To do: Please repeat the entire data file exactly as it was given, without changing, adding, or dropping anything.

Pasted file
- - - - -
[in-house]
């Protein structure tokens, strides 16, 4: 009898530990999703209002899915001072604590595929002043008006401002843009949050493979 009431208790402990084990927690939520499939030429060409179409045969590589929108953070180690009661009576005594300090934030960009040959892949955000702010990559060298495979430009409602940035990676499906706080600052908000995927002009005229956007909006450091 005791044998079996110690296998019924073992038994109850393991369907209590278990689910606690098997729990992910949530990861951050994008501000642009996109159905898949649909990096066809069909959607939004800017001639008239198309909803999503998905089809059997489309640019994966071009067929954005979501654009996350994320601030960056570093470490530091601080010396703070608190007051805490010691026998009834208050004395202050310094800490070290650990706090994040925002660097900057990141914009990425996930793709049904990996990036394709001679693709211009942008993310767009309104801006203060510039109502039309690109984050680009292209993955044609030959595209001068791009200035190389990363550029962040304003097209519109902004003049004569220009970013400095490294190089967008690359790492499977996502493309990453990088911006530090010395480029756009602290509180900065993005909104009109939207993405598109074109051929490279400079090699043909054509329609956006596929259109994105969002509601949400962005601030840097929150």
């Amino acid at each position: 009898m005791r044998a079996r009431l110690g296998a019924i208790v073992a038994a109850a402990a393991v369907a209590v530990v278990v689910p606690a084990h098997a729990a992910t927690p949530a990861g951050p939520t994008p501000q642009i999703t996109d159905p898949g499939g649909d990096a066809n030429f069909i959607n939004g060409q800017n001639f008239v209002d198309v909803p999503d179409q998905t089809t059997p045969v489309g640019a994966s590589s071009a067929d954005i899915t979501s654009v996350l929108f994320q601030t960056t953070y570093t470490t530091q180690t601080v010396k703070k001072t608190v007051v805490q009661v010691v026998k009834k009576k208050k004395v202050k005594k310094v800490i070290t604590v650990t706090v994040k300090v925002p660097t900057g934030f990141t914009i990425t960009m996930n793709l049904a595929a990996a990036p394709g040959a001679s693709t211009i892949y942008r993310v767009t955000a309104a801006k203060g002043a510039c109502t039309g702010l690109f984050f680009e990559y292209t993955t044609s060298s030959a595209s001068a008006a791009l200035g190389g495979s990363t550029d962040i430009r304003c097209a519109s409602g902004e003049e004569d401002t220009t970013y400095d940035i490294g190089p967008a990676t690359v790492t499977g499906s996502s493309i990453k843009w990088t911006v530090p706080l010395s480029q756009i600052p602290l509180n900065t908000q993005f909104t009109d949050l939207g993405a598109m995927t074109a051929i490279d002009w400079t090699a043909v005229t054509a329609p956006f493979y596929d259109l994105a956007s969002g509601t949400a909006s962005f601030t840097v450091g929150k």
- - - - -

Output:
[in-house]
């Protein structure tokens, strides 16, 4: 009898530990999703209002899915001072604590595929002043008006401002843009949050493979 009431208790402990084990927690939520499939030429060409179409045969590589929108953070180690009661009576005594300090934030960009040959892949955000702010990559060298495979430009409602940035990676499906706080600052908000995927002009005229956007909006450091 005791044998079996110690296998019924073992038994109850393991369907209590278990689910606690098997729990992910949530990861951050994008501000642009996109159905898949649909990096066809069909959607939004800017001639008239198309909803999503998905089809059997489309640019994966071009067929954005979501654009996350994320601030960056570093470490530091601080010396703070608190007051805490010691026998009834208050004395202050310094800490070290650990706090994040925002660097900057990141914009990425996930793709049904990996990036394709001679693709211009942008993310767009309104801006203060510039109502039309690109984050680009292209993955044609030959595209001068791009200035190389990363550029962040304003097209519109902004003049004569220009970013400095490294190089967008690359790492499977996502493309990453990088911006530090010395480029756009602290509180900065993005909104009109939207993405598109074109051929490279400079090699043909054509329609956006596929259109994105969002509601949400962005601030840097929150």
């Amino acid at each position: 009898m005791r044998a079996r009431l110690g296998a019924i208790v073992a038994a109850a402990a393991v369907a209590v530990v278990v689910p606690a084990h098997a729990a992910t927690p949530a990861g951050p939520t994008p501000q642009i999703t996109d159905p898949g499939g649909d990096a066809n030429f069909i959607n939004g060409q800017n001639f008239v209002d198309v909803p999503d179409q998905t089809t059997p045969v489309g640019a994966s590589s071009a067929d954005i899915t979501s654009v996350l929108f994320q601030t960056t953070y570093t470490t530091q180690t601080v010396k703070k001072t608190v007051v805490q009661v010691v026998k009834k009576k208050k004395v202050k005594k310094v800490i070290t604590v650990t706090v994040k300090v925002p660097t900057g934030f990141t914009i990425t960009m996930n793709l049904a595929a990996a990036p394709g040959a001679s693709t211009i892949y942008r993310v767009t955000a309104a801006k203060g002043a510039c109502t039309g702010l690109f984050f680009e990559y292209t993955t044609s060298s030959a595209s001068a008006a791009l200035g190389g495979s990363t550029d962040i430009r304003c097209a519109s409602g902004e003049e004569d401002t220009t970013y400095d940035i490294g190089p967008a990676t690359v790492t499977g499906s996502s493309i990453k843009w990088t911006v530090p706080l010395s480029q756009i600052p602290l509180n900065t908000q993005f909104t009109d949050l939207g993405a598109m995927t074109a051929i490279d002009w400079t090699a043909v005229t054509a329609p956006f493979y596929d259109l994105a956007s969002g509601t949400a909006s962005f601030t840097v450091g929150k």